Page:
Resources for Kesubos daf 50

1.     The גמרא famously quotes the תקנת אושא of המבזבז אל יבזבז יותר מחומש. There is an incredibly yesododik piece in the תורת זרעים on our דף י"א that redefines and helps clarify our גמרא. Our גמרא seems to be clear that the focal point of the תקנת אושא was in the negative. In other words: don’t give more than a fifth or else the person risks becoming an עני themselves. The ירושלמי in פּאה on the משנה of אלו דברים שאין להם שיעור says the opposite--that תקנת אושא  was focused on the positive: you ought to give a fifth of your money לכתחילה. According to the בבלי there would seem to be an איסור to give more than a fifth whereas according to the ירושלמי the תקנת אושא is only telling you your חיוב of what you ought to give but there may be nothing wrong with giving more. What is even more striking is that the רמב"ם  seems to contradict himself. Theרמב"ם  in הלכות מתנות עניים פּרק ז הל׳ ה seems to pasken like the ירושלמי as he says there that if an עני asks you for charity and he needs more than you have you should give him up to a fifth למצוה מן המובחר. It sounds like a direct quote of the ירושלמי. He does not mention any איסור to give more than a fifth. Moreover, in the פּירוש המשנוית to that משנה in פּאה the רמב"ם   says there is a מדת חסידות to give more than a fifth! However, in the end of הלכות ערכין the רמב"ם   writes that a person should not spend more than a fifth of his money on מצוות and if he does he is a fool as it says כל המפזר אל יפזר יותר מחומש. That sounds like the בבלי! So how can he pasken like both when they are a contradiction?! The תורת זרעים answers that there were actually two תקנות and the בבלי and ירושלמי are talking about different תקנות and different cases. The ירושלמי is referring to a case where an עני asks you for צדקה. In that case you have a מצוה inf front of you and you should spend up to a fifth of your money and you can even spend more if you want. That was also the case the רמב"ם  was discussing in הלכות מתנות עניים. The בבלי is discussing a case where one is not facing a poor person but is rather setting aside money to spend on charity in general. In that case one should not and may not set aside more than a fifth. That was what theרמב"ם  was referring to in הלכות ערכין. The אהבת חסד in חלק ב סימן כ brings this תירוץ להלכה. Inאגרות משה או"ח חלק ה סימן מ"א Rav Moshe ז"ל says a יסוד which seems to go (at least partially) well with this מהלך. Rav Moshe ז"ל writes (based on שו"ע) that even though one does not need to spend more than a fifth on an אתרוג, one should spend much more than that to do פּדיון הבן (five סלעים for a super poor person might be more than a fifth). The חילוק is פּדיון הבן is a case where the spending of the money is the מצוה itself whereas buying the אתרוג is not the מצוה and is only necessary if you don’t have one so its more like a הכשר מצוה.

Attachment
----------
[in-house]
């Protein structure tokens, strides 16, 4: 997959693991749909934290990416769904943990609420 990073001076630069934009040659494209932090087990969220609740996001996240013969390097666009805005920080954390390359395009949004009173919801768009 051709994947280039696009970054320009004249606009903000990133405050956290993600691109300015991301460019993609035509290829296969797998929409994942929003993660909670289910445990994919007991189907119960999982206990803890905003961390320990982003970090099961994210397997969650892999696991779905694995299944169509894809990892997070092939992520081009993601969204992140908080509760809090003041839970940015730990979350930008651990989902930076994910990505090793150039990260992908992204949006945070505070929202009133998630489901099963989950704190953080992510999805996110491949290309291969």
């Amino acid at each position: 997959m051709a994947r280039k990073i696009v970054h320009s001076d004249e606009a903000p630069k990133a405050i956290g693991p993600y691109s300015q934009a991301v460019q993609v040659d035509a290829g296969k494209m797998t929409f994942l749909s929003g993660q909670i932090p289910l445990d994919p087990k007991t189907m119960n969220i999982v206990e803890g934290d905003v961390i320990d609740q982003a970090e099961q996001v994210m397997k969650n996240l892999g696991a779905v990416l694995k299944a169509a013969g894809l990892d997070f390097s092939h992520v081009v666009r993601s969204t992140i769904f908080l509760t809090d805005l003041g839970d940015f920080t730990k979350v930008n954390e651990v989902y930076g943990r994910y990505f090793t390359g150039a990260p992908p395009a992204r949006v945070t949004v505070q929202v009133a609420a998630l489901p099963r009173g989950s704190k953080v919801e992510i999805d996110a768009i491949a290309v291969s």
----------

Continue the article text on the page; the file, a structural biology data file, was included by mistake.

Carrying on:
2.     The גמרא says that רב gave some יתומות their מזונות from the מטלטלין of their father’s estate because of תקנת אושא which allows one to take “מן העלייה” which includes מטלטלין. רש"י in ד"ה או דילמא says that prior to this תקנת אושא, בית דין would not be able to take מטלטלין to give מזונות to the daughters because it is only a תנאי כתובה and תנאי כתובה are only collected from קרקע. The פּני יהושע asks on this רש"י that תנאי כתובה isn’t really the point. Even if you could collect a כתובה from מטלטלין you couldn’t collect it from יתומים because any loan owed by the father one cant collect from מטלטלין as we have a rule מטלטלי דיתמי לא משתעבדי. The פּני יהושע has a fascinating and crucial answer. He says that in reality the חיוב to support the daughters is not on the father but rather directly on the sons! The reason is that the חיוב only starts once the father is dead since it is a תנאי כתובה. Therefore, the only reason it wouldn’t have been able to be collected from מטלטלין is that it is a תנאי כתובה.

New Daf Hashavua newsletter - Shavua Matters

Rabbi Yechiel Grunhaus - Points to Ponder

Daf HaShavua Choveres - compiled by Rabbi Pinchas Englander

Rabbi Yaakov Blumenfeld - Shakla Vetarya

Rabbi Ari Keilson - Maarei Mekomos